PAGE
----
Animal Magnetism

Animal magnetism (French: magn├ętisme animal; Latin: magnetismus animalis) is a term proposed by Franz Mesmer in the 18th century. The term 'magnetism' was adopted by analogy, referring to some interpersonal and general effects of reciprocal influence and/or entanglement he observed. Mesmer attributed such effects to a supposed 'life energy' or 'fluid' or ethereal medium believed to reside in the bodies of animate beings (i.e., those who breathe). The term is translated from Mesmer's magn├ętisme animal. Mesmer chose the word animal to distinguish his supposed vital magnetic force from those referred to at that time as "mineral magnetism", "cosmic magnetism" and "planetary magnetism". The theory became the basis of treatment in Europe and the United States that was based on non verbal elements such as gaze, passes (movements of the hands near the body accompanied by intention of the operator), and mental elements as will and intention, and that sometimes depended also on "laying on of hands." It was very popular into the nineteenth century, with a strong cultural impact. From some of the practices of animal magnetism branched out hypnotism, spiritualism, New Thought, so called "magnetic healing", and parapsychological research. Some forms of magnetism continue to be practiced, especially in continental Europe, even today.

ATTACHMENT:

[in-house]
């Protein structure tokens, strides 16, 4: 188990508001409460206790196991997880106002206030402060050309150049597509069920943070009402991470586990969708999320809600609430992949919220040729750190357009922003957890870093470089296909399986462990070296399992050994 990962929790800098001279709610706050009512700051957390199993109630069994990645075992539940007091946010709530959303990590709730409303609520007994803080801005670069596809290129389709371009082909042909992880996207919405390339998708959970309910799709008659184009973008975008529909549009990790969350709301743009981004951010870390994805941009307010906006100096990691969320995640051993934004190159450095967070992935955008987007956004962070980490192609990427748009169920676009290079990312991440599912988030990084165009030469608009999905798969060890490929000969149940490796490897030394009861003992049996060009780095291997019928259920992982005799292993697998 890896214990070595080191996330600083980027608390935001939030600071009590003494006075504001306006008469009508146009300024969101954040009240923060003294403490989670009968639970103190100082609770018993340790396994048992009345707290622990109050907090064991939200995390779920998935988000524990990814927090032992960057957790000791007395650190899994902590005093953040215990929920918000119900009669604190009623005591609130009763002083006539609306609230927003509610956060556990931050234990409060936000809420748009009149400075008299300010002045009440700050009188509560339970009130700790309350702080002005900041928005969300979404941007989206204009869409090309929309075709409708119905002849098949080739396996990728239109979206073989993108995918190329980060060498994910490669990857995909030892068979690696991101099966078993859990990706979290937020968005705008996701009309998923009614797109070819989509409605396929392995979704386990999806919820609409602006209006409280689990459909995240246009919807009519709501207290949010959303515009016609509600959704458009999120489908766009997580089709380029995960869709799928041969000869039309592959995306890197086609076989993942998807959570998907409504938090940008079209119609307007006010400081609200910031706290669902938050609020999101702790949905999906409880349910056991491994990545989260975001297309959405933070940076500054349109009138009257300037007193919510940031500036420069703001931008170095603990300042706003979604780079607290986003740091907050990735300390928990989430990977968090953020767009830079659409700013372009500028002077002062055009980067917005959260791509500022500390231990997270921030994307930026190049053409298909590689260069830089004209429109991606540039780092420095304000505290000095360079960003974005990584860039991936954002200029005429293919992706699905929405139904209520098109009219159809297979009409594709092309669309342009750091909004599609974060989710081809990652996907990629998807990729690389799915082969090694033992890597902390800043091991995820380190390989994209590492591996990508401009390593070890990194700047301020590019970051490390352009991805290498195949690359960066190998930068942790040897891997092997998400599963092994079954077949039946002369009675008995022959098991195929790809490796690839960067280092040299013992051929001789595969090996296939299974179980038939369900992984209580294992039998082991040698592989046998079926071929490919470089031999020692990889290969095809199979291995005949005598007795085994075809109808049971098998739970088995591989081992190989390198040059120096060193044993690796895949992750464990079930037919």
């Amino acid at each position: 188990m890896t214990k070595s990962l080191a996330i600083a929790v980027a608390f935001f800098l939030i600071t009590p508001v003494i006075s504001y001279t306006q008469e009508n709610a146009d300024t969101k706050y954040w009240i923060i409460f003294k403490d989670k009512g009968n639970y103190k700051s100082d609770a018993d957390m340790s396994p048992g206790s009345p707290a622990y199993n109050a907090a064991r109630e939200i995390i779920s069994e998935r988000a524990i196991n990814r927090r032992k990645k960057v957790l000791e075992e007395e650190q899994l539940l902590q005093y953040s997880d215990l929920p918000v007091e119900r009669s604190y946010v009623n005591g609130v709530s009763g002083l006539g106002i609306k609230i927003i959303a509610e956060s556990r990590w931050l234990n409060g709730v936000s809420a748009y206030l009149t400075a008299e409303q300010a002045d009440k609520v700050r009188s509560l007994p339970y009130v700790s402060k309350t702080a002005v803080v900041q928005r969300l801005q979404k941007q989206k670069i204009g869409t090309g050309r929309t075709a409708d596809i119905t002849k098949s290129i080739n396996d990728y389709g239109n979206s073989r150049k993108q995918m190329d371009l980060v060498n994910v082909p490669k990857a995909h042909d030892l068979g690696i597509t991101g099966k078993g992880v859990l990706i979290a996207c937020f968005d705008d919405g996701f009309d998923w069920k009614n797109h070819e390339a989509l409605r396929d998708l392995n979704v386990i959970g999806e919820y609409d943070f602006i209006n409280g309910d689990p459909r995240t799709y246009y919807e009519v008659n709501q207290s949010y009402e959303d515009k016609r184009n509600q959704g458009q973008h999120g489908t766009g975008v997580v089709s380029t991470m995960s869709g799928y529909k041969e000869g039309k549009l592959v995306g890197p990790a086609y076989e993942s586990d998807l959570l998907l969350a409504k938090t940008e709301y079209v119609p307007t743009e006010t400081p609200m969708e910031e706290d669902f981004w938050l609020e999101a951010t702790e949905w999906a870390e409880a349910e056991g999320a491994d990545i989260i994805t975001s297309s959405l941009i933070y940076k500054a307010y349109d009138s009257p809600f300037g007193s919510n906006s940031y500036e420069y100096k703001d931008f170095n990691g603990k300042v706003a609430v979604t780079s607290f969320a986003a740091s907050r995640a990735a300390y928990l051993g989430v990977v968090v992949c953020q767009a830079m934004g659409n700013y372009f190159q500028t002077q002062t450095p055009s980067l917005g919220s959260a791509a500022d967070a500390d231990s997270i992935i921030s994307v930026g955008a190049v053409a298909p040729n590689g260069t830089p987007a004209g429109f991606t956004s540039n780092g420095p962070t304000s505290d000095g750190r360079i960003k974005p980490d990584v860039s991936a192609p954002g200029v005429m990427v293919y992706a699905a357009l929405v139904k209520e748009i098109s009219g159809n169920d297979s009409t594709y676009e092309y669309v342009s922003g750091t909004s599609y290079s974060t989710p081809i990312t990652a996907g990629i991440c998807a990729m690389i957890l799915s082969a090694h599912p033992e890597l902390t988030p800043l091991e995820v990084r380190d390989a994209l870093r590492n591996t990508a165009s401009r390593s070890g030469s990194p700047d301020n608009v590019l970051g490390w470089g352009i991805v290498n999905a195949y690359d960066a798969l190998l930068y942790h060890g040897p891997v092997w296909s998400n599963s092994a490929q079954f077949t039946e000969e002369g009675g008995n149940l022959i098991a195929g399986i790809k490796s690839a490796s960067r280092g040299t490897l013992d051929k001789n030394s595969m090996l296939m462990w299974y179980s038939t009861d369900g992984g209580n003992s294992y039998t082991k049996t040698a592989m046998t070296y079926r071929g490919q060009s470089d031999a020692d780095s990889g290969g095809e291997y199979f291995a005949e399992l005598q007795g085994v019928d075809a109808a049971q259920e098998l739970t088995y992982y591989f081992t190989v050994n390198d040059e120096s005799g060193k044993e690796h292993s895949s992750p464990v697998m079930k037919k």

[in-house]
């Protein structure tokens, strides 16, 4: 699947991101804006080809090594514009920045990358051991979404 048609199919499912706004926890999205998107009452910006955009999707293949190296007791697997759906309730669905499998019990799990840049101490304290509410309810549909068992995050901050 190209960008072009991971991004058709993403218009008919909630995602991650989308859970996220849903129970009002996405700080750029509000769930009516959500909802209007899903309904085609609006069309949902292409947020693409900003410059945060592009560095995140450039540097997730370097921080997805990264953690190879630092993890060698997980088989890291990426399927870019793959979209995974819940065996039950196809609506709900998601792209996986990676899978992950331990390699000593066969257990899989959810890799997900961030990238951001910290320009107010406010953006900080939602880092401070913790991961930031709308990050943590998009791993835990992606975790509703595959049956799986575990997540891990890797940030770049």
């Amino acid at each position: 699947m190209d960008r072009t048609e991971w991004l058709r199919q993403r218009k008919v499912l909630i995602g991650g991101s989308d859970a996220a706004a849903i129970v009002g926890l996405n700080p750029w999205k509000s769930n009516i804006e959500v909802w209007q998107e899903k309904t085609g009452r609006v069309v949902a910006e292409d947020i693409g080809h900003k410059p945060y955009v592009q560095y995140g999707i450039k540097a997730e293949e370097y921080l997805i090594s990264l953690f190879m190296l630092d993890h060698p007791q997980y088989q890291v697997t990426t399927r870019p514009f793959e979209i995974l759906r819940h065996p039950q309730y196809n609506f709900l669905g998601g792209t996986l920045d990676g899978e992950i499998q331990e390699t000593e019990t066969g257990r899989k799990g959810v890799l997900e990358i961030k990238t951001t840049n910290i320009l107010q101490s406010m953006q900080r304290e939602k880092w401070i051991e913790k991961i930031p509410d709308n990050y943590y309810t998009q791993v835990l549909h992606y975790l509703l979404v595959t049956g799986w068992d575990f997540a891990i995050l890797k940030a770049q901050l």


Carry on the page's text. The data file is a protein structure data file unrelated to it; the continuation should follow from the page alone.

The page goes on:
In modern usage, the phrase "animal magnetism" may refer to a person's sexual attractiveness or raw charisma.

Read more about Animal Magnetism:  Definition and Meanings of Animal Magnetism, Mesmerism, Proposals For Different Names For Animal Magnetism and Mesmerism, Royal Commission, Mesmerism and Hypnosis, The Vital Fluid and The Practice of Animal Magnetism, Cultural and Social Impact of The Concepts of Animal Magnetism, Animal Magnetism in England, The Society of Harmony, Mesmerism and British Romanticism, Animal Magnetism in Germany, Animal Magnetism in Russia, Mesmerism and Spiritual Healing Practices

Famous quotes containing the word animal:

    All things are flowing, even those that seem immovable. The adamant is always passing into smoke. The plants imbibe the materials which they want from the air and the ground. They burn, that is, exhale and decompose their own bodies into the air and earth again. The animal burns, or undergoes the like perpetual consumption. The earth burns, the mountains burn and decompose, slower, but incessantly.
    Ralph Waldo Emerson (1803–1882)